# Homework Help: Degeneracy and commuting observables

1. Dec 29, 2009

### foxjwill

1. The problem statement, all variables and given/known data
Theorem 5 of a text I've been reading that I downloaded from online (for interested parties, the link (a pdf) is http://bohr.physics.berkeley.edu/classes/221/0708/notes/hilbert.pdf) says that
"If two observables A and B commute, [A, B] = 0, then any nondegenerate eigenket of A is also an eigenket of B. (It may be a degenerate eigenket of B.)"​

What I don't understand is how the eigenket could be degenerate in B. I am assuming, I hope correctly, that by "degenerate eigenket" the author means "an eigenket in a degenerate eigenspace". My line of thought is as follows:

Since [A,B]=0, A and B have the same eigenbasis and therefore the same eigenspaces. But then because the degeneracy of an eigenspace is defined to be its dimension, any degenerate eigenspace of A must also be a degenerate eigenspace of B, and vice-versa.

2. Relevant equations

3. The attempt at a solution

2. Dec 30, 2009

### White

Well, say A is nondegenerate, then B's matrix elements are all diagonal in A's representation

You can see it quite fast, by sandwiching the commutator between two basekets.

Well considering A as nondegenerate might not help, because it switches A and B in the problem...

Last edited: Dec 30, 2009
3. Dec 30, 2009

### foxjwill

You can see what quite fast?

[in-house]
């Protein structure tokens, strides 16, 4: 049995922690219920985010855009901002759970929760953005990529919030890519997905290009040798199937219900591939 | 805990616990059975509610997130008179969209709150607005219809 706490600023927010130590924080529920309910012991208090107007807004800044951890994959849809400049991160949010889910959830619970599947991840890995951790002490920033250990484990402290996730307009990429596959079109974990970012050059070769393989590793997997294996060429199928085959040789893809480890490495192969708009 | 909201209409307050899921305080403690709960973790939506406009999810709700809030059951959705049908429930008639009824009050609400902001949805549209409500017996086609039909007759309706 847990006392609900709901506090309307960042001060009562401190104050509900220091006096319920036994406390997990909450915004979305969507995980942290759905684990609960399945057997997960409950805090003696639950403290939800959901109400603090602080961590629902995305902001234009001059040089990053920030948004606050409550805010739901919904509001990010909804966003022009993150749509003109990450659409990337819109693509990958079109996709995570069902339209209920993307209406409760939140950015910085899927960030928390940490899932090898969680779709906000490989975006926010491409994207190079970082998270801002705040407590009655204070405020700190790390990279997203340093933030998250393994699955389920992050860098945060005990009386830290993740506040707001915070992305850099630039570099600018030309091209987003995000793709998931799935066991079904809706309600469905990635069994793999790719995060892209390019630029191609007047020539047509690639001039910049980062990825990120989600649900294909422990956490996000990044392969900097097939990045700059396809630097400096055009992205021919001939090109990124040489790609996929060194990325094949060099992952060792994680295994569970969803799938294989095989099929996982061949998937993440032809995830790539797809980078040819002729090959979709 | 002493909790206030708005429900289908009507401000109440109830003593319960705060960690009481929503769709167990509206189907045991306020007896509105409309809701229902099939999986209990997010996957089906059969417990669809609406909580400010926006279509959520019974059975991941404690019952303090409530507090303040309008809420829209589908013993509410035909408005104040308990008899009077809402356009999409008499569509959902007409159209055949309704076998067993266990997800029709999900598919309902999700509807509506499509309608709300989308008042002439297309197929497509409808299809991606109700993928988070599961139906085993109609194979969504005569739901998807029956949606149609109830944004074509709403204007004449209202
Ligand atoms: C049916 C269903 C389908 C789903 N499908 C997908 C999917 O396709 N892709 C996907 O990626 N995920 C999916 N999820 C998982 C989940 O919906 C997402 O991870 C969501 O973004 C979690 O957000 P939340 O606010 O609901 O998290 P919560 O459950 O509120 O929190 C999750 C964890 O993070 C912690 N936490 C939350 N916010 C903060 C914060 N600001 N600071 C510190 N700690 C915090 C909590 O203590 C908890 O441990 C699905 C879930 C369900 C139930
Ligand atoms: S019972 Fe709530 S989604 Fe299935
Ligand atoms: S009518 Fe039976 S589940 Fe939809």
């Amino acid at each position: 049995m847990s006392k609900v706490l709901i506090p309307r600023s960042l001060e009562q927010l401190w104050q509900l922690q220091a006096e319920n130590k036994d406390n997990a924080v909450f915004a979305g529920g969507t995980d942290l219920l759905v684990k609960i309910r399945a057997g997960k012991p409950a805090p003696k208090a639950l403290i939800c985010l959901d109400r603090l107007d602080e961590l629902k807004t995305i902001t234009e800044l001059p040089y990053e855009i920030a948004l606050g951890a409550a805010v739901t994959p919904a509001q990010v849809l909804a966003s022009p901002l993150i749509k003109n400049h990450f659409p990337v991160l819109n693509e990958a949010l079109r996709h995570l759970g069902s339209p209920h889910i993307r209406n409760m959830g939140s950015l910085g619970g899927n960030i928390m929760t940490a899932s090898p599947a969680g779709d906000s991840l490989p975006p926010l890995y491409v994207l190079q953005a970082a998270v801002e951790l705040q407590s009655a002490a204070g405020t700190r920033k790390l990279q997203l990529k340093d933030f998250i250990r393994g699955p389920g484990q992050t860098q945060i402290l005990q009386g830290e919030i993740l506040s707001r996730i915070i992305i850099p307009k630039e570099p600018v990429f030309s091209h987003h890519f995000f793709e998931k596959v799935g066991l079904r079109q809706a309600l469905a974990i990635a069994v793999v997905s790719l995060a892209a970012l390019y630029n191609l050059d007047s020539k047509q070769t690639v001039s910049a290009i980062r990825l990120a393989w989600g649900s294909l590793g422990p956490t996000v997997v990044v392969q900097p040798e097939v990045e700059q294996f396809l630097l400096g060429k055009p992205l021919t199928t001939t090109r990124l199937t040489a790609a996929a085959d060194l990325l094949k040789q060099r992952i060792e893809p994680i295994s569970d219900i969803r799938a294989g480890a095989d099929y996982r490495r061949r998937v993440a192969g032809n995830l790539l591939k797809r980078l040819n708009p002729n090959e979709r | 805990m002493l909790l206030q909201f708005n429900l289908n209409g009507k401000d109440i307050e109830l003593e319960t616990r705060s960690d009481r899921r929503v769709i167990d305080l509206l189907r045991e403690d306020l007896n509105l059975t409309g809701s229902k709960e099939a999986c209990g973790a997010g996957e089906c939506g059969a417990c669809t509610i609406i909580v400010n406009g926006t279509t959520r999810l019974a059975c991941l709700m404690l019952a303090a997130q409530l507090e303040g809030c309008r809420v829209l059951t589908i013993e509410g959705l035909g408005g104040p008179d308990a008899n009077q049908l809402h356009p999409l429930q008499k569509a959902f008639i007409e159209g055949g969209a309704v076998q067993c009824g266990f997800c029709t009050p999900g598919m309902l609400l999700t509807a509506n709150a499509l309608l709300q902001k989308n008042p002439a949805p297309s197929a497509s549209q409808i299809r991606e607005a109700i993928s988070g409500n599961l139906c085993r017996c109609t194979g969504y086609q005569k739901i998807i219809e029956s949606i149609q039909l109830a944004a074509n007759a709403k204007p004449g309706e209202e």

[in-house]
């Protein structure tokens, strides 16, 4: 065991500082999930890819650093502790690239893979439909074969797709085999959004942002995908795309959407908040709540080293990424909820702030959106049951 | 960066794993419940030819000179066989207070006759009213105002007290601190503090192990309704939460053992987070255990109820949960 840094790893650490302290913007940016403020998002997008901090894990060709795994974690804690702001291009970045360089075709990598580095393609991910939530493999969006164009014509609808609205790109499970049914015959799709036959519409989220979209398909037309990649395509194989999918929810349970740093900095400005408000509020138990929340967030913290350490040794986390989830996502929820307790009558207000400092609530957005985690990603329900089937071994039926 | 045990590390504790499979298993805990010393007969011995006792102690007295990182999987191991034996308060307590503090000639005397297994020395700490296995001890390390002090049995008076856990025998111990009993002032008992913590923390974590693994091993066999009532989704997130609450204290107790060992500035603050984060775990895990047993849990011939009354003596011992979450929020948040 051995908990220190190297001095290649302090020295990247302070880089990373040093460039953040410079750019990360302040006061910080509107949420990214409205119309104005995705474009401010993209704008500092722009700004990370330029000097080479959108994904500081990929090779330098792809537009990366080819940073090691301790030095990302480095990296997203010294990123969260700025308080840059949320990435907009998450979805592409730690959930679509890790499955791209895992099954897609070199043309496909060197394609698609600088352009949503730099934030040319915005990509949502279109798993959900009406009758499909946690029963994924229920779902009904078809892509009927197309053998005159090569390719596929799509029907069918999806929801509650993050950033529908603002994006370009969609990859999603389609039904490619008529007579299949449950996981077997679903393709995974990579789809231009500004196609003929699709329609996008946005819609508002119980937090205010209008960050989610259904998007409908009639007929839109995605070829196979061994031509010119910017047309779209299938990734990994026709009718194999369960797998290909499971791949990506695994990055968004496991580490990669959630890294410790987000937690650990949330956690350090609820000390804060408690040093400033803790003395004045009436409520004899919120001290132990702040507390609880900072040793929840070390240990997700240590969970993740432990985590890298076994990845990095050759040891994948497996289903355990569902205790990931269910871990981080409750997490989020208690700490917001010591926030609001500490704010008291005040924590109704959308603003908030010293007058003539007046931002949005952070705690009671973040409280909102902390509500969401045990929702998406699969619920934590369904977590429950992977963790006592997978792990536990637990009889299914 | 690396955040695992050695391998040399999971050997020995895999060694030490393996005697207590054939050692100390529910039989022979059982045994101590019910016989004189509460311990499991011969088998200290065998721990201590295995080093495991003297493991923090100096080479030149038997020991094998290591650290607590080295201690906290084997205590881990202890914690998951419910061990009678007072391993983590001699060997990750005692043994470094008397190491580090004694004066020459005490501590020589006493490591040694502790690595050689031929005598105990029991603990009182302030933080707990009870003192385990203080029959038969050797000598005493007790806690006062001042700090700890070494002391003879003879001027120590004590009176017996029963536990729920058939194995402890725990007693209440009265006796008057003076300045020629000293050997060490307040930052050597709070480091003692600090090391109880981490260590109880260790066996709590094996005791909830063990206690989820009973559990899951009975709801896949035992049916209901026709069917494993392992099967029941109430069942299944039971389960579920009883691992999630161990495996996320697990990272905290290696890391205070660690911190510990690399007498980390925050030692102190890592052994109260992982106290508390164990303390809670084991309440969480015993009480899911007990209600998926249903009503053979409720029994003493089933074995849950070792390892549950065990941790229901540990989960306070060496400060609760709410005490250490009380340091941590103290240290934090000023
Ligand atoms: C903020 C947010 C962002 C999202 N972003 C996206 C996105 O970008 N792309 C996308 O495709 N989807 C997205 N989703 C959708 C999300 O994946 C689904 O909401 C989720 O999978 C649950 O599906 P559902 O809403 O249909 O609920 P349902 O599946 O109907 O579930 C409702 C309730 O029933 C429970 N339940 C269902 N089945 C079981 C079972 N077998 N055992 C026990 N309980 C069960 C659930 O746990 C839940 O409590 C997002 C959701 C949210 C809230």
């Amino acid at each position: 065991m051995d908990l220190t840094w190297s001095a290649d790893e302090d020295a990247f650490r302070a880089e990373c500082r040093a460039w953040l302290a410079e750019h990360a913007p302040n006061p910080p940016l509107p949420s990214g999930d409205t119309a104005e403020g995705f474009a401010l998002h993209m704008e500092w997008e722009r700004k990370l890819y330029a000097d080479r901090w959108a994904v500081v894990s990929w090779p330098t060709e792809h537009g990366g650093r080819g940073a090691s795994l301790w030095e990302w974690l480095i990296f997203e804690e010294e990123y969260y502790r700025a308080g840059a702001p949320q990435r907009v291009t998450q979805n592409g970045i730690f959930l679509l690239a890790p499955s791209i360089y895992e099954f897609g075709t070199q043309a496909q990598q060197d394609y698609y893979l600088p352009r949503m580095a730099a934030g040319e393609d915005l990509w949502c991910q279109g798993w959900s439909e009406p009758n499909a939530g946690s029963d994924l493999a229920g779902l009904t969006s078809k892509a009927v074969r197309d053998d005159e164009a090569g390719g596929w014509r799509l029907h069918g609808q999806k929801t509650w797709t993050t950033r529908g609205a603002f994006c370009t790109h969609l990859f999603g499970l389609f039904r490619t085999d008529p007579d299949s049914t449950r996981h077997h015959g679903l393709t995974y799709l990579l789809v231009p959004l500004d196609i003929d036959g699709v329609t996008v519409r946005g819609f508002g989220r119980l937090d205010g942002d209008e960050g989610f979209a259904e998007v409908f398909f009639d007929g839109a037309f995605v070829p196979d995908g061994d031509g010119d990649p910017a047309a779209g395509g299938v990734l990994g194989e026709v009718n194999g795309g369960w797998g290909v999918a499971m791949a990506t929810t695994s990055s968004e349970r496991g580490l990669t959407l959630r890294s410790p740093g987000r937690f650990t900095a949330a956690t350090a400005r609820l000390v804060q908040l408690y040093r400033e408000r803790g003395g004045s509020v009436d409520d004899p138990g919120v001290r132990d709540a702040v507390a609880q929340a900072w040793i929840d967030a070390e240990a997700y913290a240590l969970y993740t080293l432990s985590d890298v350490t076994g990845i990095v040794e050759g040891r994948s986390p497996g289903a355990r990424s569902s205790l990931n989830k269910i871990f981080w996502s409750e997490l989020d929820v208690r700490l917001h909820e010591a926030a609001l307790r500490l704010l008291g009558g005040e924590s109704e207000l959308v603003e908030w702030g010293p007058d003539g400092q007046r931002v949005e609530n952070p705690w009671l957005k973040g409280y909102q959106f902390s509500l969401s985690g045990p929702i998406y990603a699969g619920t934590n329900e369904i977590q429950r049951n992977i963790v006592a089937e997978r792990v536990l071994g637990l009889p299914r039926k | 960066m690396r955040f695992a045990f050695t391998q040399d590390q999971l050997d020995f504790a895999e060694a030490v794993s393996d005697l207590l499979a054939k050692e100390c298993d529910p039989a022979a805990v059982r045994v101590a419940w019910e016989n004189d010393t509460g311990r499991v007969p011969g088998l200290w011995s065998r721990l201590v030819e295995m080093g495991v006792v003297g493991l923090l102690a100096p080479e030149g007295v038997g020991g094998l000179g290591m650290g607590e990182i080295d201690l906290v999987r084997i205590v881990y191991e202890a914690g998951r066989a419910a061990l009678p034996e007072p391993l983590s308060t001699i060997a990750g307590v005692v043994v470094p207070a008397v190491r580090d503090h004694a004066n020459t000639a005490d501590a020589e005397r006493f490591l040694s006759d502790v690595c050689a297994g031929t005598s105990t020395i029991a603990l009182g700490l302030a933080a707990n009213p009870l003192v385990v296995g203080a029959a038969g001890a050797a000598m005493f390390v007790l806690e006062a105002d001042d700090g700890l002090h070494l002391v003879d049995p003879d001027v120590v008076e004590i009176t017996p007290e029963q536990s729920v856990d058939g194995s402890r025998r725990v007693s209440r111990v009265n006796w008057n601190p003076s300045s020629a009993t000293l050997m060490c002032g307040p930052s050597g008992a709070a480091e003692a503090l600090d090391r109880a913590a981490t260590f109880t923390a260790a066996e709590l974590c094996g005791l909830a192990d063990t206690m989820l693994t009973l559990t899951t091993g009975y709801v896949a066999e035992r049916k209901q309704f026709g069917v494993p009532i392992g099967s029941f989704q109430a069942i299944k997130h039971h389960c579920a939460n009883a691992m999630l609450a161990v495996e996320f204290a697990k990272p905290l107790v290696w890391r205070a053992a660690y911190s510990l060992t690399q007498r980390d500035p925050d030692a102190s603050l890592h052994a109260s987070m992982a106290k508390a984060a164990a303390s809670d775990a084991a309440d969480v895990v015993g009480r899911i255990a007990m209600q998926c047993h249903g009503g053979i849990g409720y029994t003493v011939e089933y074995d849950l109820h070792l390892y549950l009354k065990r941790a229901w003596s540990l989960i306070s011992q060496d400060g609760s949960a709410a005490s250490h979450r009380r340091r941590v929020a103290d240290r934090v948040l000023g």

4. Dec 30, 2009

### Physics Monkey

Hi foxjwill,

I'm not totally sure I understand the question and the setup. As you say, the wording is a bit poor, but let me give it a shot.

I believe what you're looking for can be illustrated with the simple example of a particle moving on a line. Let A = p (momentum) and B = p^2 so that [A,B] = 0. Eigenvalues of A are all non-degenerate, but eigenvalues of B are all two fold degenerate except for p = 0.

Thus any eigenstate of A belonging to a non-degenerate eigenvalue (in this case, all of them) is an eigenstate of B. However, an eigenstate of B like |p>+|-p> (which is degenerate with |p> - |-p>, for example) is NOT an eigenstate of A, hence the non-degeneracy condition is important.

Hope this helps.

5. Dec 30, 2009

### foxjwill

That definitely helps. What I think is holding my back is that I had taken "simultaneous eigenbases" to mean "the same eigenbasis". Which brings me to the next question: What does "simultaneous eigenbases" mean?